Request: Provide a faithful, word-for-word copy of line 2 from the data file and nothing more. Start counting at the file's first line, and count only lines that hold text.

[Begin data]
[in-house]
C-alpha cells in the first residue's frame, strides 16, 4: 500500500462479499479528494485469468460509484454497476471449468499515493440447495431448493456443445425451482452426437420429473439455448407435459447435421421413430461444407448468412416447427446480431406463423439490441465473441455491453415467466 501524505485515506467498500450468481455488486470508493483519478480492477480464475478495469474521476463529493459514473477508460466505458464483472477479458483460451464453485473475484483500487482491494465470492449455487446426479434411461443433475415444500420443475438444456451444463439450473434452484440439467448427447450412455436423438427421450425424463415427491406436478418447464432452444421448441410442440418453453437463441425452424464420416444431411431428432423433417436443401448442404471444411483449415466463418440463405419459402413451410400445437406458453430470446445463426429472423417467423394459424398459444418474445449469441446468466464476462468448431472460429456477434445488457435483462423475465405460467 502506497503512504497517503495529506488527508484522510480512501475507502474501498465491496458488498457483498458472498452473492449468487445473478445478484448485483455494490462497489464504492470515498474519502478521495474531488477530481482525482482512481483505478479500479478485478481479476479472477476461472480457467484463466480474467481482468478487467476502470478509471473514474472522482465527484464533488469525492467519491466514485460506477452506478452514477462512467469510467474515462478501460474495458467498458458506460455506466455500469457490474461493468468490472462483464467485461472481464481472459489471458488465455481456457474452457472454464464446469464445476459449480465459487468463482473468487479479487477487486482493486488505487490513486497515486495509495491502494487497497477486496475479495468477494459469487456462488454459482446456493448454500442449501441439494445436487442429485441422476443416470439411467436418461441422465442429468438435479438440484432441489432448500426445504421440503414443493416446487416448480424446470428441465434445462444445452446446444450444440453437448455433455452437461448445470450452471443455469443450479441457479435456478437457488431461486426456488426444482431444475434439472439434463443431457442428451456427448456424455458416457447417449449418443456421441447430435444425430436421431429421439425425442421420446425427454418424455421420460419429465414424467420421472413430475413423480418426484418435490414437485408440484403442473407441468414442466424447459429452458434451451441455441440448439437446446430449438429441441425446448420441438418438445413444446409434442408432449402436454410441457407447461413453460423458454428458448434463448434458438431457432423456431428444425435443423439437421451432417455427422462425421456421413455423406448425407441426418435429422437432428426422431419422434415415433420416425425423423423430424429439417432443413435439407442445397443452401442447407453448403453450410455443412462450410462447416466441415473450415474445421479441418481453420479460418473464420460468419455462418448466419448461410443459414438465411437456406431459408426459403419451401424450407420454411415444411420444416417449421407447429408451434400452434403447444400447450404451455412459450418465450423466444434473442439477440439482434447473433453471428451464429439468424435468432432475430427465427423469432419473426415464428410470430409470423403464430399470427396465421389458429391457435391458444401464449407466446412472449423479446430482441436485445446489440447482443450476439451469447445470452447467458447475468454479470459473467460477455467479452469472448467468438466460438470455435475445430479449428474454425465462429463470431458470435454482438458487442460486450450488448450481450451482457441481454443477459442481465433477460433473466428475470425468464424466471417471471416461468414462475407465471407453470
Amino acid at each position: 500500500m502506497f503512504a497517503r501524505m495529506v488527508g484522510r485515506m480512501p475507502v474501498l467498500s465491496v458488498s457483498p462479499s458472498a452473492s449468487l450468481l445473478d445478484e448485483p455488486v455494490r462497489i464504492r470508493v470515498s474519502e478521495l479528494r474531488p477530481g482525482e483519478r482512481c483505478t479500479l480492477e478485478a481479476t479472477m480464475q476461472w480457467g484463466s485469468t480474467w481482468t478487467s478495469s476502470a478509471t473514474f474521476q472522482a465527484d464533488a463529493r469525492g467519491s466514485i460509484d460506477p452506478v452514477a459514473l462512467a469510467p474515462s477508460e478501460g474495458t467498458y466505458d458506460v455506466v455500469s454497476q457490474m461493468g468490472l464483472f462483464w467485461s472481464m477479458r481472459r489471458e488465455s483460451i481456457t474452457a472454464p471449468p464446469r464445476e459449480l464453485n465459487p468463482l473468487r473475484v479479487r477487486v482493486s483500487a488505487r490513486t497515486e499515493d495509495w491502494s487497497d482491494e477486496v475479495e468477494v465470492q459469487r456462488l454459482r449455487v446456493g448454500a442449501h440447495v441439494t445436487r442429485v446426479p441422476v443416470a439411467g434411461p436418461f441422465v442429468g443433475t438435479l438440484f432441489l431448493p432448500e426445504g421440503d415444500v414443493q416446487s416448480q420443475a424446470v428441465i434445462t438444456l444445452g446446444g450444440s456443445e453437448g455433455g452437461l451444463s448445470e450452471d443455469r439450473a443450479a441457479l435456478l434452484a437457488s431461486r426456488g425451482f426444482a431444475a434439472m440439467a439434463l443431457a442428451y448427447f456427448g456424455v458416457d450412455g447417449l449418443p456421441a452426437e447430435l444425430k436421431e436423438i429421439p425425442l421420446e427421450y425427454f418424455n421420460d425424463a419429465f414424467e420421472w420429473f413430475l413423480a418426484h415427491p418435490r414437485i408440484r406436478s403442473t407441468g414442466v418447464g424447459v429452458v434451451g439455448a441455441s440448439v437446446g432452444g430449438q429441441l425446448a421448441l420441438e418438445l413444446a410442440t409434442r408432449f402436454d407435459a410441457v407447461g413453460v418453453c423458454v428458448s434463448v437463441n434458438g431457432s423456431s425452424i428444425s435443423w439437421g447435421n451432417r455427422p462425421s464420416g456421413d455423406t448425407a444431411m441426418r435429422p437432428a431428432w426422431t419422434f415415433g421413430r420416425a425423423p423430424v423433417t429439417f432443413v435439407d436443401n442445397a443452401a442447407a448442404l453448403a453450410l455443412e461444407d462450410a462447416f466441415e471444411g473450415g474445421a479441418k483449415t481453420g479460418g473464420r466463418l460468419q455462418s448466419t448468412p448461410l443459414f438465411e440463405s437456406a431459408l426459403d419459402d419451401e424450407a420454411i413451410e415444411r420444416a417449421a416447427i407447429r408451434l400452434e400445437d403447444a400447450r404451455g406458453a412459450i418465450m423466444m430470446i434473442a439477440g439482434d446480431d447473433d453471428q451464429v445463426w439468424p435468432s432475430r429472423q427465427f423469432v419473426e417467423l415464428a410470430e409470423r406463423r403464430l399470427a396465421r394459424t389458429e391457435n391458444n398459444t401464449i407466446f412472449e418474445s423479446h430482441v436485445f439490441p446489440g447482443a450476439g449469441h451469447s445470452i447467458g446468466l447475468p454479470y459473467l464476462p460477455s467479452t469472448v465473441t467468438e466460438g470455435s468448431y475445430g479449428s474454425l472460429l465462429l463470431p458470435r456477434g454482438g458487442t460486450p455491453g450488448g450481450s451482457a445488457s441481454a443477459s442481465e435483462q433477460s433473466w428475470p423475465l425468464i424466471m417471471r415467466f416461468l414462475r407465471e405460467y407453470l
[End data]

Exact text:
C-alpha cells in the first residue's frame, strides 16, 4: 500500500462479499479528494485469468460509484454497476471449468499515493440447495431448493456443445425451482452426437420429473439455448407435459447435421421413430461444407448468412416447427446480431406463423439490441465473441455491453415467466 501524505485515506467498500450468481455488486470508493483519478480492477480464475478495469474521476463529493459514473477508460466505458464483472477479458483460451464453485473475484483500487482491494465470492449455487446426479434411461443433475415444500420443475438444456451444463439450473434452484440439467448427447450412455436423438427421450425424463415427491406436478418447464432452444421448441410442440418453453437463441425452424464420416444431411431428432423433417436443401448442404471444411483449415466463418440463405419459402413451410400445437406458453430470446445463426429472423417467423394459424398459444418474445449469441446468466464476462468448431472460429456477434445488457435483462423475465405460467 502506497503512504497517503495529506488527508484522510480512501475507502474501498465491496458488498457483498458472498452473492449468487445473478445478484448485483455494490462497489464504492470515498474519502478521495474531488477530481482525482482512481483505478479500479478485478481479476479472477476461472480457467484463466480474467481482468478487467476502470478509471473514474472522482465527484464533488469525492467519491466514485460506477452506478452514477462512467469510467474515462478501460474495458467498458458506460455506466455500469457490474461493468468490472462483464467485461472481464481472459489471458488465455481456457474452457472454464464446469464445476459449480465459487468463482473468487479479487477487486482493486488505487490513486497515486495509495491502494487497497477486496475479495468477494459469487456462488454459482446456493448454500442449501441439494445436487442429485441422476443416470439411467436418461441422465442429468438435479438440484432441489432448500426445504421440503414443493416446487416448480424446470428441465434445462444445452446446444450444440453437448455433455452437461448445470450452471443455469443450479441457479435456478437457488431461486426456488426444482431444475434439472439434463443431457442428451456427448456424455458416457447417449449418443456421441447430435444425430436421431429421439425425442421420446425427454418424455421420460419429465414424467420421472413430475413423480418426484418435490414437485408440484403442473407441468414442466424447459429452458434451451441455441440448439437446446430449438429441441425446448420441438418438445413444446409434442408432449402436454410441457407447461413453460423458454428458448434463448434458438431457432423456431428444425435443423439437421451432417455427422462425421456421413455423406448425407441426418435429422437432428426422431419422434415415433420416425425423423423430424429439417432443413435439407442445397443452401442447407453448403453450410455443412462450410462447416466441415473450415474445421479441418481453420479460418473464420460468419455462418448466419448461410443459414438465411437456406431459408426459403419451401424450407420454411415444411420444416417449421407447429408451434400452434403447444400447450404451455412459450418465450423466444434473442439477440439482434447473433453471428451464429439468424435468432432475430427465427423469432419473426415464428410470430409470423403464430399470427396465421389458429391457435391458444401464449407466446412472449423479446430482441436485445446489440447482443450476439451469447445470452447467458447475468454479470459473467460477455467479452469472448467468438466460438470455435475445430479449428474454425465462429463470431458470435454482438458487442460486450450488448450481450451482457441481454443477459442481465433477460433473466428475470425468464424466471417471471416461468414462475407465471407453470